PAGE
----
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Dear reporters, your story is incomplete with only one voice

Four stories. All big. All one-sided, single-sourced tales. All mainstream media are doing it. Plain lethargy or poor staffing?

All four stories were about Kenya’s state of the economy. All were reeking of blame games.

First off were two leading stories on March 8.

One, the allegation by the Controller of Budget, Dr Margaret Nyakang’o, that she green-lighted Sh15 billion payments under duress in the last days of former President Uhuru Kenyatta’s administration.

The Daily Nation titled it, “Uhuru pressured me to sign off on Sh15bn payment, budget boss says”.

The story by Samwel Owino tossed eye-popping allegations. It recounted Dr Nyakang’o’s testimony to a parliamentary committee that Cabinet Secretary Ukur Yatani had invoked the President’s name numerous times to press her to approve huge payments.

She was pushed to approve Sh6 billion to be paid out for the UK-based equity firm, Helios, to exit Telcom Kenya, the story said. Another Sh9.2 billion was promptly required “to finance some road projects she said did not qualify” to be paid by the Treasury.

The pressure was delivered in WhatsApp messages by the Treasury Cabinet Secretary, Yatani.

Yeah, WhatsApp. It’s how Kenya now runs government.

That story ran from top to bottom with only Dr Nyakiang’o’s voice.

That same day, March 8, Yatani threw back his own stones with a sensational allegation.

“Gachagua’s Sh1.1bn demand for cars, drinks and food rejected,” said a story heading in the Business Daily.

The story by Dominic Omondi said that two days after the Supreme Court upheld William Ruto’s presidential win, Deputy President-elect Rigathi Gachagua asked for Sh300 million to purchase a fleet of cars, Sh330 million for food and drinks, Sh50 million for furniture, Sh110 for fuel and car maintenance, and Sh550 million for miscellaneous.

The Treasury paid out Sh500 million of the request, the story said.

Gachagua would disown this story days later, according to various media. But in the breaking story, Business Daily provided zero verification. The whole tale hang on Yatani. No voice from Gachagua. Or his office.

Four days later, The Star would stumble onto Gachagua’s story from the horse’s mouth — we say stumble because the story showed no evidence of independent reporting.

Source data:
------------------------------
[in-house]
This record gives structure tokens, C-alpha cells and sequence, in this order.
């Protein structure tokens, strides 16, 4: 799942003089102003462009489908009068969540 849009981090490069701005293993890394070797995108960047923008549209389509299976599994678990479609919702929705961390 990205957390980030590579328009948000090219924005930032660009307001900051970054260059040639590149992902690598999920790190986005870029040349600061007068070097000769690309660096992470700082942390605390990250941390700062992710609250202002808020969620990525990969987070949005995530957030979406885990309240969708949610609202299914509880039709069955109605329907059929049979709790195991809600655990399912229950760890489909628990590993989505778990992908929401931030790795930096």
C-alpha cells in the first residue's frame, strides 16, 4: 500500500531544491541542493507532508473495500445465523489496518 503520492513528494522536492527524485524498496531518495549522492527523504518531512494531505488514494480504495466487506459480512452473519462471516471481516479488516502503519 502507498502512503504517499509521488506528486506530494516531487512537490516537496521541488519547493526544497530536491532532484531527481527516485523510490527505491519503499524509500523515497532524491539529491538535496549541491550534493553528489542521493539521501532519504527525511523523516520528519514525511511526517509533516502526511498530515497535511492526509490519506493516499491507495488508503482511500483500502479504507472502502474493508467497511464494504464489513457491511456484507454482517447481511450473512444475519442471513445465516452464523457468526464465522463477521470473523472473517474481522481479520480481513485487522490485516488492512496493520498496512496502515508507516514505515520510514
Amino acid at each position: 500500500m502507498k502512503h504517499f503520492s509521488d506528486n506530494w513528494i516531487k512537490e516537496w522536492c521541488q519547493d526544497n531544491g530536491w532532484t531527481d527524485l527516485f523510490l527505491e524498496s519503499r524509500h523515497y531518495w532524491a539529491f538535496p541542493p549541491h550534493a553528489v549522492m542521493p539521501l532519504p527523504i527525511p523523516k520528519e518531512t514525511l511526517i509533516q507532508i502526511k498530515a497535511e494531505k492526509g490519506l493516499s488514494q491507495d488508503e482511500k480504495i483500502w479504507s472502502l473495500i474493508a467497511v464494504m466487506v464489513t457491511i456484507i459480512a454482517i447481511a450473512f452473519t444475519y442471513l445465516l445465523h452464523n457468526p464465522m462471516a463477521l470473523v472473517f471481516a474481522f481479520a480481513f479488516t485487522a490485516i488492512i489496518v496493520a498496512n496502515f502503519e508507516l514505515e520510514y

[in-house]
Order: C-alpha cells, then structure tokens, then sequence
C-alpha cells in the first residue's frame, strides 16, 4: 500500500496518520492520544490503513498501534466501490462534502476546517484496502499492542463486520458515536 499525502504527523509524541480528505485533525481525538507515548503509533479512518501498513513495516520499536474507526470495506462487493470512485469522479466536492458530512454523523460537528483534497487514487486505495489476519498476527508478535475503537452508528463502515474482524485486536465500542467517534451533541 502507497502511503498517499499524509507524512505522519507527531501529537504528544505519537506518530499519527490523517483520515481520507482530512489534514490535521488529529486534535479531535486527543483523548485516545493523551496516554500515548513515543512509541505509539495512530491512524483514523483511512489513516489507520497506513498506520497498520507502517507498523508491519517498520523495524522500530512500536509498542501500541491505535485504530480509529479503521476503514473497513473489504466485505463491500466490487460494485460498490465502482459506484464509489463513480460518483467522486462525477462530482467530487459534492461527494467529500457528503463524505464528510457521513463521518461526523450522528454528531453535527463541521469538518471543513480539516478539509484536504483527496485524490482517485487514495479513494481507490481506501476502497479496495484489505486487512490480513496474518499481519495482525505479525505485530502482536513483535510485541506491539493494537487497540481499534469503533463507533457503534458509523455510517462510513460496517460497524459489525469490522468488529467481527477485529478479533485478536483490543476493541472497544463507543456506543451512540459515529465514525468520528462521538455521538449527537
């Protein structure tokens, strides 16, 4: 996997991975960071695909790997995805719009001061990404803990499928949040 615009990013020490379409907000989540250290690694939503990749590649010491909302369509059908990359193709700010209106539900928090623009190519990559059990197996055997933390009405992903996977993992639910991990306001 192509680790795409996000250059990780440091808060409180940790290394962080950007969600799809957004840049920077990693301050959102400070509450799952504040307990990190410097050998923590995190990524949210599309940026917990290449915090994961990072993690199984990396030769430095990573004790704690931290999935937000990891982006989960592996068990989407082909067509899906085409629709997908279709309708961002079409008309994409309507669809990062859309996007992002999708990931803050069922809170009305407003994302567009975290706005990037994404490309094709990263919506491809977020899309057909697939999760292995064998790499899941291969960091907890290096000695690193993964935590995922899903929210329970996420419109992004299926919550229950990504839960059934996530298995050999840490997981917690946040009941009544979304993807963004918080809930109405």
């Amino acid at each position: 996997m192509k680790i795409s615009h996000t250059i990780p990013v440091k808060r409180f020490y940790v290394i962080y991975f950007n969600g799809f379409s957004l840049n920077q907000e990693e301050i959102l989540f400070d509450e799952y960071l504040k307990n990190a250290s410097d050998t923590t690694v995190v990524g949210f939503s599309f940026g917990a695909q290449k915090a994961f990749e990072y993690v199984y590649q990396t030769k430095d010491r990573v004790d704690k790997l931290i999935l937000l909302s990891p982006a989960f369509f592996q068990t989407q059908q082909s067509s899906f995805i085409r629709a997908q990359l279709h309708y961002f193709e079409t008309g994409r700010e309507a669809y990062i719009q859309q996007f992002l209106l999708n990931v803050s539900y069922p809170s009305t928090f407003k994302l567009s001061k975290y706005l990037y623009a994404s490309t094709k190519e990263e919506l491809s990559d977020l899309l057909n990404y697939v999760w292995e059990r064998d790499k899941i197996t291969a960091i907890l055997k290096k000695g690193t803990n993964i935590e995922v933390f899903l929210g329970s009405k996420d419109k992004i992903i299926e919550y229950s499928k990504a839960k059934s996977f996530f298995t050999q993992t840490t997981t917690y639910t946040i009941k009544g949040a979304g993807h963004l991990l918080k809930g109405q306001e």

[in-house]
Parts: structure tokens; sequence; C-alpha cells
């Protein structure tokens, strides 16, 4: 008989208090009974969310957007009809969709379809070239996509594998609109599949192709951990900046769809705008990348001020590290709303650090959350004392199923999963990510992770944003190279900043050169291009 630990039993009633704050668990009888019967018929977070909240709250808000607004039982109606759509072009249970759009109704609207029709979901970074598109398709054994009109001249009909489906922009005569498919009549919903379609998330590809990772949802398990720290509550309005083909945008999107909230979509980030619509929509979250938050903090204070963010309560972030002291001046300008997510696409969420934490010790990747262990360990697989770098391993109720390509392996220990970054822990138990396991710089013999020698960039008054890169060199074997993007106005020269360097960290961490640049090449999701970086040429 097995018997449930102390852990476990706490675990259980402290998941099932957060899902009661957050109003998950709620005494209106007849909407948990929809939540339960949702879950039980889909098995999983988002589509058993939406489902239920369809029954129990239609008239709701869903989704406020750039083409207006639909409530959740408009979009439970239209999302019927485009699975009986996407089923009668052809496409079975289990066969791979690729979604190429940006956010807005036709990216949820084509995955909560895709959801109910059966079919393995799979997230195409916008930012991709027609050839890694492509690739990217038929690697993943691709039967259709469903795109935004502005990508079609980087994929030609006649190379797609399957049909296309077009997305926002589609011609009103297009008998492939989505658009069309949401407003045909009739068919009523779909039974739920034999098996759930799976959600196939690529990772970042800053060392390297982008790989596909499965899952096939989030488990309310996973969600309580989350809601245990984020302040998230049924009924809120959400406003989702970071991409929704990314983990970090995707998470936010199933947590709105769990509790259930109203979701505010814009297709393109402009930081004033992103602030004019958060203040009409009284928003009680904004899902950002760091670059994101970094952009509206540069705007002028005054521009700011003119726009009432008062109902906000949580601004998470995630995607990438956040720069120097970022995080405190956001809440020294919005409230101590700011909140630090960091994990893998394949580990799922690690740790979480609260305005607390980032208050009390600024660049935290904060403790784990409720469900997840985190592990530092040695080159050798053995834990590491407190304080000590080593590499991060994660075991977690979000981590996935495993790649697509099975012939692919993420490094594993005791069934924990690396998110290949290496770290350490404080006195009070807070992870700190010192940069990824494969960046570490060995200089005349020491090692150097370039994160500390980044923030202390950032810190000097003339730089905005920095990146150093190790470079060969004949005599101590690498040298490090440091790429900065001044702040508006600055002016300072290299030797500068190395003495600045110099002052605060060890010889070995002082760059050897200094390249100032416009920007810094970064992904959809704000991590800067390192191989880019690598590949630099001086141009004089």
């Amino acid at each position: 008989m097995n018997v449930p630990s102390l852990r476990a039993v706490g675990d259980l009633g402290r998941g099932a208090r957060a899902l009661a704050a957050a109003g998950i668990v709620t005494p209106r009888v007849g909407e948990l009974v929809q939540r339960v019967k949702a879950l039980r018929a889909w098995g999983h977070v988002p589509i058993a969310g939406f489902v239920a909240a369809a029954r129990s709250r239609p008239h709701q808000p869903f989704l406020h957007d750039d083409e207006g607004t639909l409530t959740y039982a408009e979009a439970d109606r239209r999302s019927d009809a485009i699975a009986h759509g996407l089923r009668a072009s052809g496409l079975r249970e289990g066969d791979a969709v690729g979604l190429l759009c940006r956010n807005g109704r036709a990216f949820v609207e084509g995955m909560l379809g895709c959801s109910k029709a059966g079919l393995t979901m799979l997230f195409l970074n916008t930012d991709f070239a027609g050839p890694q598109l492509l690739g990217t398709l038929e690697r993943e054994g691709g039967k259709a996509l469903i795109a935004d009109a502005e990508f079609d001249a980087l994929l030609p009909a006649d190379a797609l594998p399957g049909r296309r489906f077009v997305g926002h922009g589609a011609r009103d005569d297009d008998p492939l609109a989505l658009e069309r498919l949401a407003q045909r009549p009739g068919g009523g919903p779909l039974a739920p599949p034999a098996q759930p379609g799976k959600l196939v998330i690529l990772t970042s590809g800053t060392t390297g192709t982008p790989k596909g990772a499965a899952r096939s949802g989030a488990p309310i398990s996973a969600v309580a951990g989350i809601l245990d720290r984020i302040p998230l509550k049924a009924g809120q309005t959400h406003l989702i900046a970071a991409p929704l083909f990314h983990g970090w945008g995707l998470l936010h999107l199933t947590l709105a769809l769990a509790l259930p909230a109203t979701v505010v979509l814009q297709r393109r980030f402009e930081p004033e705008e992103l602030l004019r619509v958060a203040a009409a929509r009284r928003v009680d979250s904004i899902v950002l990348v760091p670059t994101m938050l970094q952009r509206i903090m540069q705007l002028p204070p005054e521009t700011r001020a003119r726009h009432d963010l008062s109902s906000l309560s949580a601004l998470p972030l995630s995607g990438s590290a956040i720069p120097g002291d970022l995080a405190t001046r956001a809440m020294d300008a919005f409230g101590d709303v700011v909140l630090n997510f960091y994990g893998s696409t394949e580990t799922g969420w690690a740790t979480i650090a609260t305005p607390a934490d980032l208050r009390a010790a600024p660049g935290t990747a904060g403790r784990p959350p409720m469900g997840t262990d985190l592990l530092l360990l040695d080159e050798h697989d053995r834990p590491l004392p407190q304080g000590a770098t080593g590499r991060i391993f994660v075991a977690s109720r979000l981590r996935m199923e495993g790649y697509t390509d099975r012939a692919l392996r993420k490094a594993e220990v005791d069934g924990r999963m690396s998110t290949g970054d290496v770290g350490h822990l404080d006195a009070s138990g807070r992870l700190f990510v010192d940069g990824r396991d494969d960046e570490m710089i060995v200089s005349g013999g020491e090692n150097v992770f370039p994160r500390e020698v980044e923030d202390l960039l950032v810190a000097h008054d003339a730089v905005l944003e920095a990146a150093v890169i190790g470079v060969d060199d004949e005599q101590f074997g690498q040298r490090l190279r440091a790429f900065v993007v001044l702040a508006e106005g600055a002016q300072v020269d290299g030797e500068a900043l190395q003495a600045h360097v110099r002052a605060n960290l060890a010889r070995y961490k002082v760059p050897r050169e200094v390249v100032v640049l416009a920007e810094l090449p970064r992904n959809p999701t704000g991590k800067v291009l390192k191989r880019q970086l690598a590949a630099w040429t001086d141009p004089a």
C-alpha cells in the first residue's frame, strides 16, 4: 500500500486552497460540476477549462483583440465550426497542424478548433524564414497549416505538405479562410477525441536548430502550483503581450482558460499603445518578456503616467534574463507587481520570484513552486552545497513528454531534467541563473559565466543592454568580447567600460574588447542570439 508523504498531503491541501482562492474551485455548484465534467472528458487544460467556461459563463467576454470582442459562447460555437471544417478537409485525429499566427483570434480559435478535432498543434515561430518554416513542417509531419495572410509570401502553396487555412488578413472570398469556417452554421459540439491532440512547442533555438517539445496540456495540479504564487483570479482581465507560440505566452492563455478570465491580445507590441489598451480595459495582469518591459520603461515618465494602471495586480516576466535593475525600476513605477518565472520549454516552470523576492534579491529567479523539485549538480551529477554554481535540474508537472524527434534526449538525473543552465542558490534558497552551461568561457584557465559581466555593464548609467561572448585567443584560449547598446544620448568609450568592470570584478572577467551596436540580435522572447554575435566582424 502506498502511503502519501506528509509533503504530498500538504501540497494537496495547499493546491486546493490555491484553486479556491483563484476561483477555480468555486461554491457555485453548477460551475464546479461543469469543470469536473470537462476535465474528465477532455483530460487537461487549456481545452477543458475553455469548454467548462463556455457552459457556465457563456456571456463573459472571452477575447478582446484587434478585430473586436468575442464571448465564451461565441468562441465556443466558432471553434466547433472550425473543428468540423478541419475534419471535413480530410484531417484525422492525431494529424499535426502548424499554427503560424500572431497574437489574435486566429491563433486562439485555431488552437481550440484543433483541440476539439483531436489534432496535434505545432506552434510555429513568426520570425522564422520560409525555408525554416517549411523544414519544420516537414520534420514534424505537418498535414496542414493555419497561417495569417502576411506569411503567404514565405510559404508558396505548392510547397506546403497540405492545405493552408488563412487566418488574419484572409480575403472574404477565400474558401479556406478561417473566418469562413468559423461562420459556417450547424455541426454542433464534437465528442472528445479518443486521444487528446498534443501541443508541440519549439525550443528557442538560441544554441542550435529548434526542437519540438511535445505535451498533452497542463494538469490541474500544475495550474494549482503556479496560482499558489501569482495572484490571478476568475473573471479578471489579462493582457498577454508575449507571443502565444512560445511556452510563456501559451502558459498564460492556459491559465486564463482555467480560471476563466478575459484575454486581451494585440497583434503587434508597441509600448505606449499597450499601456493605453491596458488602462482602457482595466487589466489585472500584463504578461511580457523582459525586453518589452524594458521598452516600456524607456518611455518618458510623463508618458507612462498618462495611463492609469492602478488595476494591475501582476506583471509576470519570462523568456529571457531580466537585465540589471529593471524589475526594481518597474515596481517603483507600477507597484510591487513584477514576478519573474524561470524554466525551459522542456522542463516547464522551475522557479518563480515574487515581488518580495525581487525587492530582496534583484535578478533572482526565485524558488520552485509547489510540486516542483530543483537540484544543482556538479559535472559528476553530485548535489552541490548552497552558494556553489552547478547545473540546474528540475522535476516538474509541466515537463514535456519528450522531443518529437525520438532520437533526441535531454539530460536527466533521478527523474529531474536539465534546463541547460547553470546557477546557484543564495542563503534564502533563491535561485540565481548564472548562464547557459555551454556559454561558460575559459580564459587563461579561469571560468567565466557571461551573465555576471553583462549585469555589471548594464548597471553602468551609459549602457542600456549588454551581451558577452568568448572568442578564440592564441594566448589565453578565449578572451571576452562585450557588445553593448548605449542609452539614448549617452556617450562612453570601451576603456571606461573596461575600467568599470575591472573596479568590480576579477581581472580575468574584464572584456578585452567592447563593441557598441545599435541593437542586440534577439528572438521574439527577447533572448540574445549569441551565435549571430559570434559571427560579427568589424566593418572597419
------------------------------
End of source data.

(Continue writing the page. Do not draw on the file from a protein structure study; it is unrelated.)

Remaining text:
“Ruto funded deputy president office for 4 years – Gachagua,” said the heading on March 12.

The story by Brian Oruta said that Uhuru’s Treasury was only “trying to clean the damage they had done” to the office of the Deputy President after starving it of cash for years.

Again, this story ran with no other voice to counter or corroborate Gachagua’s reported claim.

Finally, The Standard came out with an everybody-just-calm-down story.

“We’ve got the economy back to stability, say Ruto’s economists,” said the heading March 13.

This story by Jacob Ng’etich was an important and timely story. For many weeks, media swapped stories of how the Kenyan economy during the presidential transition was running as a free for all.

Opposition-led agitation has been gaining momentum. It was about time to hear grown-up voices in the room.

The Standard’s story provided this, quoting respected voices on the status of the economy.

The President’s economic adviser, David Ndii, said that inflation was at 9.6 per cent last November, and that it had come down to 9 per cent by January. It should get even better and reach 7 per cent by end of June, the story said.

Treasury Principal Secretary Kamau Thugge said Ruto inherited a Sh1.1 trillion deficit, but his administration’s “quick intervention” had brought this down to Sh834 billion, the story said.

By the time Uhuru was leaving the door, the international financial markets didn’t want to touch Kenya, Ruto’s men said. But now purse strings are starting to loosen up.

This is all very nice talk, backed up by cited data. But the story gave no counter opinion, which is suspect.

As anyone who knows will tell you, if you have two economists in a room, you’re likely to hear two opinions about a matter. If you have 10, you’ll have 10 opinions.

Running with only the voices of Ruto’s economists denied this important story an imperative requisite for credibility.

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